Although we watched the media fall on its face during the election, free media in a Trump world may be the last piece of education we have. People have glued into talking heads and so-called pundits and have determined that their news is whatever fits their lifestyle. There is no offering of a different opinion to some. The fact that the Washington Post had to create a Chrome Extension just to fact check the President-elect’s tweets should tell you one thing: free media won’t wilt under Trump. His mere presence will dare more people to focus on the issues and the happenings in Washington. Knowing him, he’ll claim credit for the “renewed interest” in media, because the spin always wins with him. The media cannot allow itself to be duped for four years of this.

Jozen Cummings (@jozenc), Freelance Writer

Anyone who has been paying attention since Donald Trump’s surprising victory in November has seen what kind of effect his presence in the White House is going to have on the news media. Simply follow him on Twitter and see the news cycle unfold from every thought he shares in 140 characters or less. It’s done with good reason: no President-elect has tweeted more than he has and no President-elect has given fewer press conferences than him.

If this keeps up into Trump’s presidency, the news media will have to make a crucial decision between reporting what they see and reporting what they know. Hopefully they understand there is a way to do both. Trump is an important person to cover simply by virtue of his position, and therefore coverage of him, as a subject, can no longer be written off as something being done for pageviews. But covering him is not the same as covering his moves, which he so clearly does not want to do with any transparency, and this is why the media will have to be more diligent than ever before. Hopefully reporters and editors will go into 2017 with the understanding that even if Trump doesn’t need them, the American people do.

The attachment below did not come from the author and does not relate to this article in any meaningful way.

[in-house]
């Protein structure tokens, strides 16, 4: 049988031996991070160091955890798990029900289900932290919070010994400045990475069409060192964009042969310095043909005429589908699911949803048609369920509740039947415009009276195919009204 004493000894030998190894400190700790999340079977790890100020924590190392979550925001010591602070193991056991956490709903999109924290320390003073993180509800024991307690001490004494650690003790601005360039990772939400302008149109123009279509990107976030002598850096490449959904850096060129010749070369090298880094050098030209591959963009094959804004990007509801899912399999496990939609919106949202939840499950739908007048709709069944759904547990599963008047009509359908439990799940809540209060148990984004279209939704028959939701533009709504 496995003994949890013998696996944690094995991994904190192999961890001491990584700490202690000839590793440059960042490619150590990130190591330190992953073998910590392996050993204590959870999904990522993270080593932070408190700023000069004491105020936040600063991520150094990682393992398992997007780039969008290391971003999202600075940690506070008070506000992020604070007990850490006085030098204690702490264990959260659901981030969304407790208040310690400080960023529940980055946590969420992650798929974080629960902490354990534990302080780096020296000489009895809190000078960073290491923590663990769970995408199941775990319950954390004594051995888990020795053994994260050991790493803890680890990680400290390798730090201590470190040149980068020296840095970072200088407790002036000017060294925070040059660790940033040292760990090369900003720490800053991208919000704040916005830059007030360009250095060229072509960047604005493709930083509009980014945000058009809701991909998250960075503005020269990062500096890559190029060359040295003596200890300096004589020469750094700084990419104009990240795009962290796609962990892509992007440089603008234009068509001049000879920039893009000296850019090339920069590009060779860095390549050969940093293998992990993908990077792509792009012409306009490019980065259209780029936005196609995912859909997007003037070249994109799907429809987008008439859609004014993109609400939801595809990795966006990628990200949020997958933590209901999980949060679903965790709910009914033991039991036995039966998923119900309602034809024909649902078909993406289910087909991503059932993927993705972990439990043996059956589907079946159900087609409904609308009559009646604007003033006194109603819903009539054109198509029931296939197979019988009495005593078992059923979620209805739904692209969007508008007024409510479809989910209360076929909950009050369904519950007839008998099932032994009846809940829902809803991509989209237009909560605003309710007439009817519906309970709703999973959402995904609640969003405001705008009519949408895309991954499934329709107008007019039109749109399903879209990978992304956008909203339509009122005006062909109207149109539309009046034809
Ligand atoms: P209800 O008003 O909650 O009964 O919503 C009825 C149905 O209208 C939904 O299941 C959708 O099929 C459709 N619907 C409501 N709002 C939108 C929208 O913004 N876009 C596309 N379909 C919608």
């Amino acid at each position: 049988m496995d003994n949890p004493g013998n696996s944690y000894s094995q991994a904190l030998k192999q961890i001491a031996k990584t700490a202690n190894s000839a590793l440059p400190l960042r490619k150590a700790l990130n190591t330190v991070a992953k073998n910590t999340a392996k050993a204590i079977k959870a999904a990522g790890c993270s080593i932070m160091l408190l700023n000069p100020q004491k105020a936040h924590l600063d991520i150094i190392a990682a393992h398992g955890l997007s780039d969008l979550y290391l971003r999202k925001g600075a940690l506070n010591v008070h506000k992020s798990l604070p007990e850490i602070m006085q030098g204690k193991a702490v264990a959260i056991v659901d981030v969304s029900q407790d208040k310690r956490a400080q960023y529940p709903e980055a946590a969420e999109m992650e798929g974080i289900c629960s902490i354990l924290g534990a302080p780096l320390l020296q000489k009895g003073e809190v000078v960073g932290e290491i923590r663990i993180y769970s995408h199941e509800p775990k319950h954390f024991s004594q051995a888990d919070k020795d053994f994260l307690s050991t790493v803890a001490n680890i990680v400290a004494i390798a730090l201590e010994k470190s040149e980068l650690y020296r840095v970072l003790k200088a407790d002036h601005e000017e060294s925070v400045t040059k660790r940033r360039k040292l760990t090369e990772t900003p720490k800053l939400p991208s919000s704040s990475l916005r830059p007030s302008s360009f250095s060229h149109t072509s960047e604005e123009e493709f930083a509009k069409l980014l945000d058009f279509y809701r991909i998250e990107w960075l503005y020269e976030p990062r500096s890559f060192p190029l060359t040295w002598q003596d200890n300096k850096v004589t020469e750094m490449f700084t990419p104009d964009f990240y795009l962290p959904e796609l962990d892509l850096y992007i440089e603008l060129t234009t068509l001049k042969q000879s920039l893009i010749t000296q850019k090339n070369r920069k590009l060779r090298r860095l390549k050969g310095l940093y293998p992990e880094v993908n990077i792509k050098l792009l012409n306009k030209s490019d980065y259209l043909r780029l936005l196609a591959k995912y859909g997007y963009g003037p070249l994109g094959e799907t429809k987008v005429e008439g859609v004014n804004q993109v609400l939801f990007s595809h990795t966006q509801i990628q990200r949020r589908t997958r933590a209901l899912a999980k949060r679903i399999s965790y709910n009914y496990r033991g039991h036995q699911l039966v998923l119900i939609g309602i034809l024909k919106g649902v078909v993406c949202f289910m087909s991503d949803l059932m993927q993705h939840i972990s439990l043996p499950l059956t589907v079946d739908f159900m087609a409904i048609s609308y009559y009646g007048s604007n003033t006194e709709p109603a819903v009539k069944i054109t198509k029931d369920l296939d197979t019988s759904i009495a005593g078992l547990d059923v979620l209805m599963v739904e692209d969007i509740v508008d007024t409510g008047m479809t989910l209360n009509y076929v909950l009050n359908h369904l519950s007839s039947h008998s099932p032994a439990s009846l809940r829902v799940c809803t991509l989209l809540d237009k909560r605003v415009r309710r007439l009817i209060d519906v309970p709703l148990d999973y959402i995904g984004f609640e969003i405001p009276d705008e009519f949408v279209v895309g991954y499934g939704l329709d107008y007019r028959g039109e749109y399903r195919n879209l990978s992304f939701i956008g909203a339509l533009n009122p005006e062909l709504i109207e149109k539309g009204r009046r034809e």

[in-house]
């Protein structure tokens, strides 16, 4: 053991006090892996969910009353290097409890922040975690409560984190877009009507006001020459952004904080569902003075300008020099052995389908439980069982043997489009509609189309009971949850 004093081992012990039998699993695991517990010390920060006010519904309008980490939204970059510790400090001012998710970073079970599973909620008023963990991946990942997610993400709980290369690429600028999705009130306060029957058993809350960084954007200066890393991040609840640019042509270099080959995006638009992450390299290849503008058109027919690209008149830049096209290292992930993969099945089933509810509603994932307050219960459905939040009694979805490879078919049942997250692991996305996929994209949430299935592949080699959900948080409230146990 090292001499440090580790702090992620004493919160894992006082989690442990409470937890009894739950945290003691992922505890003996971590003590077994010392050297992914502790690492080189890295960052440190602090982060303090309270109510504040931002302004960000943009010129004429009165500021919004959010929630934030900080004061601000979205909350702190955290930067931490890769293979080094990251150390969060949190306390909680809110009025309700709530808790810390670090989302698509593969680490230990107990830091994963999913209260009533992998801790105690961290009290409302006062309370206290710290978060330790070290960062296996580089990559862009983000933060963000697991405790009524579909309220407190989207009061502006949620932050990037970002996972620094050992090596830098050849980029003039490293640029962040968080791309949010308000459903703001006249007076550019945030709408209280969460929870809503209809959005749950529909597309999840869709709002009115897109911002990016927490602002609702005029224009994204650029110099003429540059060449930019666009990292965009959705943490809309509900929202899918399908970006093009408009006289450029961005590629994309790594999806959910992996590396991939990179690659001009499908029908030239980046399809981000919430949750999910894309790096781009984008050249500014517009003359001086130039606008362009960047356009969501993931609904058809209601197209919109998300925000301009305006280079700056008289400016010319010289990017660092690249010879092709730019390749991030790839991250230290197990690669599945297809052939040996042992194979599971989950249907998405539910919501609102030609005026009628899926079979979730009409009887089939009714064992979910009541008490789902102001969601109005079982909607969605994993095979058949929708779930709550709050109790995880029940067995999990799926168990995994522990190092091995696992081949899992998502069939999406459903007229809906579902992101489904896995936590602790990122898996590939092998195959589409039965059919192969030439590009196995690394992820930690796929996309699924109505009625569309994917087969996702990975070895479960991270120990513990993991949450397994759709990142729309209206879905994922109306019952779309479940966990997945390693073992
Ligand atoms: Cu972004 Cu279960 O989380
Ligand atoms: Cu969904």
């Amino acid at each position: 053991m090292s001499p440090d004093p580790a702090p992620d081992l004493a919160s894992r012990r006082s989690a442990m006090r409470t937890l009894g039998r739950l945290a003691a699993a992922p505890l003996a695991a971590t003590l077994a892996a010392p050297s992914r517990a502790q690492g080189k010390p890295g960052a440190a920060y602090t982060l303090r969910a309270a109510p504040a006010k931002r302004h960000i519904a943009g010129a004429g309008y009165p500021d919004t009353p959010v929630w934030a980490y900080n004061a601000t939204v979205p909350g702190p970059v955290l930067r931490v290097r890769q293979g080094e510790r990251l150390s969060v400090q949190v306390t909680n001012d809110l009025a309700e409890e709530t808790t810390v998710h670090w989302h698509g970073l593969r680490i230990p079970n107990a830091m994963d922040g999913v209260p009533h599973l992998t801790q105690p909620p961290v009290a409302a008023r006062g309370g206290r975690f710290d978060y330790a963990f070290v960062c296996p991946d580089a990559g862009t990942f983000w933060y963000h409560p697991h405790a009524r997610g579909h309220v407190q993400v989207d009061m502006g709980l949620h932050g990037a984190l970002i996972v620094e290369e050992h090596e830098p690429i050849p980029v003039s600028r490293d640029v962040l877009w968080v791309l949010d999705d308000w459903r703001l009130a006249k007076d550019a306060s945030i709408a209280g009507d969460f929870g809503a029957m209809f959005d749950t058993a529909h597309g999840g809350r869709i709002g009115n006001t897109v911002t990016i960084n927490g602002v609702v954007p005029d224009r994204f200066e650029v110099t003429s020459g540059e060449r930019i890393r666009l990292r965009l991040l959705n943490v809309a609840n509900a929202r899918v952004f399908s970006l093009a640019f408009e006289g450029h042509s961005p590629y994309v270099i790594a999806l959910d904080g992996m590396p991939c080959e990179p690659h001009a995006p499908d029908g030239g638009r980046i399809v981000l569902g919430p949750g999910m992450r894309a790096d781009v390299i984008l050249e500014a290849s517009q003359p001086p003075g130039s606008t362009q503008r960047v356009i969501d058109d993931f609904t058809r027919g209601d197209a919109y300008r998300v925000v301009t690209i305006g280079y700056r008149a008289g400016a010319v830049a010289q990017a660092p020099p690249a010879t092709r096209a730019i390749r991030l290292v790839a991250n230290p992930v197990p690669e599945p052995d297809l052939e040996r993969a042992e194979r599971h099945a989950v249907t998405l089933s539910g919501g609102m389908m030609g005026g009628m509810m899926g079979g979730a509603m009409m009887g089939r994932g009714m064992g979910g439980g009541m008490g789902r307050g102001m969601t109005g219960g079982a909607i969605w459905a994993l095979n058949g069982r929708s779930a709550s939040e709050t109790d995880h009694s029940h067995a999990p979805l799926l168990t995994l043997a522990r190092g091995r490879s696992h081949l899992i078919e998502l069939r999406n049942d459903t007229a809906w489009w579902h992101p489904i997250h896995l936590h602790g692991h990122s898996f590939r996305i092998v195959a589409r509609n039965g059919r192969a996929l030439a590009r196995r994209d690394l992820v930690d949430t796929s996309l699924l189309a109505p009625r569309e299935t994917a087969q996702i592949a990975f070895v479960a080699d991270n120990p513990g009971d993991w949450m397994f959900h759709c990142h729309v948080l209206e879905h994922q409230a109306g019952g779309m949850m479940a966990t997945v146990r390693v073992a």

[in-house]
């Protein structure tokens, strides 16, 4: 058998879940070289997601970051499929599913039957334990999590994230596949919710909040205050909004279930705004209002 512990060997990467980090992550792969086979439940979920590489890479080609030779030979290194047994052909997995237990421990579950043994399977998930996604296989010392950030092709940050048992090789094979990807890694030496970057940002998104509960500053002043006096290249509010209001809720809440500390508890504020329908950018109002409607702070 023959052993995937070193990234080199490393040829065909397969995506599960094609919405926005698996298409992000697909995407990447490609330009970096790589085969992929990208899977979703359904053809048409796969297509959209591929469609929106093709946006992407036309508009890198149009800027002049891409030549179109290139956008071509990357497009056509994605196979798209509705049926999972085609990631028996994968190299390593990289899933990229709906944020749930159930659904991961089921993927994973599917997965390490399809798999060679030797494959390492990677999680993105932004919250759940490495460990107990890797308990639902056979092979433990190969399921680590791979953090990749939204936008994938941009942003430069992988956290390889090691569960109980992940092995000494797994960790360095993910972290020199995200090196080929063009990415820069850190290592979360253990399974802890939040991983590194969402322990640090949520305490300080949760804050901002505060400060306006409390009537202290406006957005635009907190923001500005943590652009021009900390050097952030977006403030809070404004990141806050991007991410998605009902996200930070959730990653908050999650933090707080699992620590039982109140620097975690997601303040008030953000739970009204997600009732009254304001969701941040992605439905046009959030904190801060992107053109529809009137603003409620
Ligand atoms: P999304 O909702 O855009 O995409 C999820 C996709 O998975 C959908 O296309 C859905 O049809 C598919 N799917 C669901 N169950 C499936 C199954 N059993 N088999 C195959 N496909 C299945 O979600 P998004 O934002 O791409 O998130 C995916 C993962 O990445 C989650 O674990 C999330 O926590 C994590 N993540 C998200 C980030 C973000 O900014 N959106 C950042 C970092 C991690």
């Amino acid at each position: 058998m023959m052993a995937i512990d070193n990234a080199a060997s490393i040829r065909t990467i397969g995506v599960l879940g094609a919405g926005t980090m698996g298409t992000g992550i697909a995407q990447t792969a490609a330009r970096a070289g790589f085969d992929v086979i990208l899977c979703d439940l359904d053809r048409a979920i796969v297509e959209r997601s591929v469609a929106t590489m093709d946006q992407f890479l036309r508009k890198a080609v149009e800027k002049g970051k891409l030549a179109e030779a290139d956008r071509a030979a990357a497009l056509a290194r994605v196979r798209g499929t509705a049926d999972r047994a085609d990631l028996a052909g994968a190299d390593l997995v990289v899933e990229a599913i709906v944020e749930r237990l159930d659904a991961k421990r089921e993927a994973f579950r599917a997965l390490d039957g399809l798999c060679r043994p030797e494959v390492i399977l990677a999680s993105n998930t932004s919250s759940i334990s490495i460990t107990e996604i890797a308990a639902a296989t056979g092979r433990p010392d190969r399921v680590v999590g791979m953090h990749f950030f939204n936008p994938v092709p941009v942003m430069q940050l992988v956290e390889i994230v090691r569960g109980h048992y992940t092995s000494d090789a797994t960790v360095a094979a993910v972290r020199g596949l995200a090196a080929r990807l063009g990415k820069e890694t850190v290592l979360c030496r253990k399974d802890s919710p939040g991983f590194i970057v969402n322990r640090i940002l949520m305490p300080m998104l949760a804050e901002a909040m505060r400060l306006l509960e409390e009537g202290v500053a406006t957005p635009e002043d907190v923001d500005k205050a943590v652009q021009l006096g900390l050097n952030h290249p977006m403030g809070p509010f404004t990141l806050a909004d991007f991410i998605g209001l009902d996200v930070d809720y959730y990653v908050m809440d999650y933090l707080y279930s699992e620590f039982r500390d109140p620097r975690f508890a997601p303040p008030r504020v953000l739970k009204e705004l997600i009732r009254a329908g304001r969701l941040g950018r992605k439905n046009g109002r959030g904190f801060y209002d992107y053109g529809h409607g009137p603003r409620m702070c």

Clover Hope (@clovito), Senior Writer at Jezebel, Freelance Writer

Donald Trump’s relationship with the press, or lack thereof, has been broken since he started campaigning for President. His mission is to subjugate the media. What I expect once he enters office is even more intense and authoritarian acts of manipulation on his end. Trump is used to operating like a reality TV executive, creating and serving storylines into a machine, and it’s likely that he’ll continue that habit. What concerns me is that the level of transparency Obama established throughout his eight years-via social media, the White House press corp, press conferences and interviews with news outlets-will for sure be vastly diminished under Trump’s administration, especially given that he lacks the vocabulary to explain complex situations to the public.

Instead, Trump is content to use social media as a direct vessel for his thoughts, even though his tweets about foreign policy have already set a dangerous precedent. At the same time, connected mainstream media sources have so far done a poor job at demanding the access and transparency we need to maintain a legitimate democracy. When Trump invited a group of reporters to Mar-A-Lago in December, it was kept off the record, save for a group photo the reporters took with Trump. As long as journalists bend to his wills for the sake of coverage or access, his desire for narrative control will be fed. We know that news in the age of Trump is the largest challenge modern media has faced, so the aim should be for accuracy, to demand transparency or create it if it isn’t given.